Despite the cost of fuel reaching almost €386 million (over 43 per cent of the operating costs, 45 per cent of total income and 26 per cent higher than 2020), no mention is made in the reports of either the lady chairman or the general manager. This is nothing new, as it would appear to be an annual trait not to mention details of such an important subject and cost. Nor is there any mention made of the over €165 million paid for greenhouse gas emission allowances, up by over 121 per cent from 2020, almost entirely due to the increased price of the emissions. (Greenhouse gas emission allowances are certificates or permits giving the legal right to emit a certain number of tons of greenhouse gas emissions). In 2016 the cost of fuel was a modest €246 million and amounted to 50 per cent of operating costs and 42 per cent of total income, but back then we did not seem to have anything nasty to contend with like greenhouse gas emissions.

Staff costs were a mere €79 million in 2016, compared to €95 million in 2021 (an increase of some 20 per cent). Given that staff numbers in 2021 were 2,120 and in 2016 they were 1,993 (an increase of 5 per cent) there appear to have been some very generous salary increases along the line. Despite requests in past times I never received answers to my questions regarding how EAC’s staff remuneration compares to the national average. I imagine it compares very favourably!

Despite much assistance from the Cyprus Mail in following up a number of matters with EAC directly, my questions and comments regarding fuel oil appear to be as applicable today as they were when I first raised them some 11 years ago:

  • Why doesn’t EAC purchase fuel oil in advance at a fixed price to minimise costs when prices are low? Way back, EAC’s then general manager simply stated “EAC does not make forward purchases.”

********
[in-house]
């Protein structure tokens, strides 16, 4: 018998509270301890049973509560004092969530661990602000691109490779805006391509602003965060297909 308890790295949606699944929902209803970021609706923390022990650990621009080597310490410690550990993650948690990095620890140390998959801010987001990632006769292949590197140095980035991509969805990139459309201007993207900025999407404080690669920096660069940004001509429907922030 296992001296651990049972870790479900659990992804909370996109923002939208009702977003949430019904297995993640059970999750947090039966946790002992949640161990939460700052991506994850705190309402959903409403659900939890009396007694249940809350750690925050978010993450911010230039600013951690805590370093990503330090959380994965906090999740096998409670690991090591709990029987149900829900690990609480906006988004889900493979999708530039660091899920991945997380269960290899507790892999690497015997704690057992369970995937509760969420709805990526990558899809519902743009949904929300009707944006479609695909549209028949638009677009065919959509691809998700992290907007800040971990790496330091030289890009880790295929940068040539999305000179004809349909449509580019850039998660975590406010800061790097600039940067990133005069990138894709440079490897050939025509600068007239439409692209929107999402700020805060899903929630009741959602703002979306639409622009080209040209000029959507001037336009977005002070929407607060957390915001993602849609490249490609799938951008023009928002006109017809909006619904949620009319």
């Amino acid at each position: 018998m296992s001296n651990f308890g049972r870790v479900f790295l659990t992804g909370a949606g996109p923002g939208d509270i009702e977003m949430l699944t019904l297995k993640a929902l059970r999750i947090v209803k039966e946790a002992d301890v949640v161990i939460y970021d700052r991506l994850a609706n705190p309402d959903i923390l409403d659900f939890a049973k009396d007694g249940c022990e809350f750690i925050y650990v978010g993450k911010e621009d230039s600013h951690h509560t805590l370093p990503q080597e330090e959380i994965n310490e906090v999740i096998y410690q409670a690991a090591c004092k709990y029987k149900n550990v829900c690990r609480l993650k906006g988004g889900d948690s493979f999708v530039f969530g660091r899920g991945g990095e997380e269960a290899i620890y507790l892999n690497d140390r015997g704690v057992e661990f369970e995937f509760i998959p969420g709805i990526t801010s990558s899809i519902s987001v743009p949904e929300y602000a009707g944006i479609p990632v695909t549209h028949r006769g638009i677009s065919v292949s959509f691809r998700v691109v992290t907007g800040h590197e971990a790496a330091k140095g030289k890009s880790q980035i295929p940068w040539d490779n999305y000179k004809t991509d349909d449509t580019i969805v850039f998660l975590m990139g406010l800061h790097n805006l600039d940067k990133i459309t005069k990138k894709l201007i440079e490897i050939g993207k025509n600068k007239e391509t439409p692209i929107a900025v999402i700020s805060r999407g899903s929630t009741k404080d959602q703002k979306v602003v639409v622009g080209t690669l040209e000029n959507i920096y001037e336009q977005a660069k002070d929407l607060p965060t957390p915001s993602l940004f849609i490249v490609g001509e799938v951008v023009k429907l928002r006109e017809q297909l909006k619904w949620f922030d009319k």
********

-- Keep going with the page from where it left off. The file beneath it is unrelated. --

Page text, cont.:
• What are the details of the international tender procedures that EAC follows to purchase fuel oil?
  • How many tenders are normally received and what is the rationale behind securing fuel supplies this way?

If there is a material happening occurring after the date of the F/S (December 31, 2021 in this case), but before the date the auditors sign their opinion (June 21, 2022) then a footnote disclosure in the F/S is required so that F/S users are properly informed. The subsequent event typically has a significant impact on the financial position or earning capacity on the entity concerned. So, for the year 2021 we have such a note (number 30) which tells us of the invasion of Ukraine by Russia, and the resultant increase in the price of oil in international markets, as well as the possible knock-on effect on EAC’s profitability. It adds that “…management believes that it is taking all the necessary measures…and to maintain the viability of the Group and the development of its business in the current economic environment”. It finishes by assuring the reader that “…management is closely monitoring the situation and will act in accordance with the developments.” In 2021 the average price of oil per barrel was $66 (with a low of $54 and a high of $82) compared to an average in 2022 of $97 (with a low of $84 and a high of $117). I wonder how any such note would look if EAC had purchased fuel oil in advance, etc., etc.

During my professional career I urged staff to only draw a conclusion once they were satisfied that they had considered all the available evidence. However, I am about to break my own strict rule, as I am not privy to the internal workings of EAC. I suggest that EAC could be far better managed than at present, and to ensure that the government must take the appropriate steps, EAC should be privatised. The introduction of competent competition would help, although I see that what might be goodly competition in the shape of the €200 million Power Energy Cyprus (PEC) project has very recently been challenged despite the project’s foundation stone being laid back in 2019.

In the meantime the man in the street will continue to pay unnecessarily high electricity charges.

Brian Lait is a retired chartered accountant living in Cyprus.